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At The Heart of It All, Part 2

Following on from Part 1, which you can read here.

Fast forward almost four years. January 20, 2015. Jed was about to turn 4 and Henry would soon be 2. I was pregnant with Fletcher. We were serving in Geneva, outside of Dothan, in Southeast Alabama. That morning, I reminded Jake that I had what was to have been my last appointment with the maternal fetal specialists. Their practice was actually in Pensacola, at Sacred Heart. But a couple times a month, one of the doctors would come to a satellite clinic in Dothan, where I would see them. I was going to them because of my “advanced age”. I was 42 at the time. If everything had gone well at that appointment, I would have been released back to my regular OB for the rest of the pregnancy - about 10 more weeks.

Randomly, Jake decided to go with me to that visit. They were pretty standard visits by that time. It was our third child after all. But he suggested that he go too, and it turned out to be such a good thing that he did.

The sonographer that did my ultrasound that day had been with me through almost the whole pregnancy. So it was odd when she became really quiet. I asked - because I always asked - what is the baby’s heart rate? She hesitated and then said “245”. (My eyes opened wide in shock.) And then she quickly said she was going to get the doctor.

Dr. Schwarz came in, took over the ultrasound, looked at all the pictures that had already been made, then abruptly stood up and said “I’m sending you to Sacred Heart. Don’t even go home to pack a change of clothes. I’m not even going to call for an ambulance because that would take too long and you need to get on the road NOW.” I looked at Jake then back at the doctor. "I'm sorry - I don’t understand. What is happening?" He said some things that I still didn’t understand. And then he said, plain as day, “It’s like your baby doesn’t want to make it.” That was the last thing I heard him say. Thank goodness Jake was there to hear the rest of it.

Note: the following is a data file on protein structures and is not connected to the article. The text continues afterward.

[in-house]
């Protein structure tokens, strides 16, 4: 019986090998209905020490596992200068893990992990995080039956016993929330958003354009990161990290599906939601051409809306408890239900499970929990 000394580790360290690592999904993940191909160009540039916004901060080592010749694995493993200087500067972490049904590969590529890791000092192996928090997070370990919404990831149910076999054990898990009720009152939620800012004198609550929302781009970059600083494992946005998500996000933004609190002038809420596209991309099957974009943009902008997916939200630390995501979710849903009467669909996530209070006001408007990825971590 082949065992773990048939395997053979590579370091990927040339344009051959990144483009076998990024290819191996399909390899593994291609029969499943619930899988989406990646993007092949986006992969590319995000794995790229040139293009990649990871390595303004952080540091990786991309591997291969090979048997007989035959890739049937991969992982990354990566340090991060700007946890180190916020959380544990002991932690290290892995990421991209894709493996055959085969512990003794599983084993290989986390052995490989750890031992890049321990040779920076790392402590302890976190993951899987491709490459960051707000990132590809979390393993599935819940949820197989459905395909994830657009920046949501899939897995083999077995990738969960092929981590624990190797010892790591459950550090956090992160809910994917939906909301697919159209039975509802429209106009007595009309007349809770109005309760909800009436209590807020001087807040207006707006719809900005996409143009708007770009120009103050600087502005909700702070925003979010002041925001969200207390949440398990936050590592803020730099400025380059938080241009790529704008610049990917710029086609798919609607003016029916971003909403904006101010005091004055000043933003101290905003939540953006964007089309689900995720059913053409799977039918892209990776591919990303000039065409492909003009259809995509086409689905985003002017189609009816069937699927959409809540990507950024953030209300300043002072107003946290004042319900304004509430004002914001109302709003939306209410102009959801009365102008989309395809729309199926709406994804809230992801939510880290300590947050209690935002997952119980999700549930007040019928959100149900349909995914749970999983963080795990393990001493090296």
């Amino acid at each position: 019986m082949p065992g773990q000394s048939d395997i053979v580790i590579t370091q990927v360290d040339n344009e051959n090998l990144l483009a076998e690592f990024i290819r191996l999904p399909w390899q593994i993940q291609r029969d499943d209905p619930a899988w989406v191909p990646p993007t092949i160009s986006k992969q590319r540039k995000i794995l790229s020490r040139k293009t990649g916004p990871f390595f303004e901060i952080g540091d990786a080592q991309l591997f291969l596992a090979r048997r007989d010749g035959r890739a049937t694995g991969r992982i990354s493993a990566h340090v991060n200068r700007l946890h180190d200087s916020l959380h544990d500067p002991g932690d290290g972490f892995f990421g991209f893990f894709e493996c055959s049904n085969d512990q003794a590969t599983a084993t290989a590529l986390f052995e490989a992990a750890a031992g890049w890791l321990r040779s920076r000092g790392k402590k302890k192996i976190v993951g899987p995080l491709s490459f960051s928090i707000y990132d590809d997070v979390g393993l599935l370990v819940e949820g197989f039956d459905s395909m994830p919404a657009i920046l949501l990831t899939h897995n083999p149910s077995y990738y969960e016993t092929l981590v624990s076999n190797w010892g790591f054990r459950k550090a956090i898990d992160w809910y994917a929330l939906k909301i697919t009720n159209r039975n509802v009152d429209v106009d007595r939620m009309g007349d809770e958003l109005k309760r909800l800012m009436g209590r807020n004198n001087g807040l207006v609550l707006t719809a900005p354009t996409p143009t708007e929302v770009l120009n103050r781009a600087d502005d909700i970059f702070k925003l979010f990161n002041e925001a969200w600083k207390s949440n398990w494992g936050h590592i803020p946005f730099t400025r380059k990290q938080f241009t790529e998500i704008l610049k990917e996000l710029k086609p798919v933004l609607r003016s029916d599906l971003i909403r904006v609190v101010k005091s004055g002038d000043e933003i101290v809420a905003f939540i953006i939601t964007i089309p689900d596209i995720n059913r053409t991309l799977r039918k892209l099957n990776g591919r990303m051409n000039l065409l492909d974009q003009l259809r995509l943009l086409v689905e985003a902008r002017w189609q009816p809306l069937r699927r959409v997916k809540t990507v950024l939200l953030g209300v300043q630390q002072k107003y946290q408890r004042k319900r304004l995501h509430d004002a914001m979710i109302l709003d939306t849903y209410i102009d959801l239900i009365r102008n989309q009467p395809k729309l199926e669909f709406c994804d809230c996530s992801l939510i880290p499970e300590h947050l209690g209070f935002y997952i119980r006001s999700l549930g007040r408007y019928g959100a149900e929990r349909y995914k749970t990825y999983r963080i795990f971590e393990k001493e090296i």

Fletcher had a heart condition - supraventricular tachycardia - SVT. Because of an electrical malfunction, his heart was pumping too fast for the blood to be fully oxygenated when it went back out to his body. Fluid had started collecting around his vital organs, including his brain. It’s basically congestive heart failure…in an unborn baby.

The trip from Dothan to Pensacola should have taken about 2 1/ 2 hours, but Jake made it in 2 flat. Along the way, we prayed, I cried, and we started calling people to ask for prayer. From our friends and family, to our clergy colleagues, and specifically to two of the most dedicated praying pastors we know.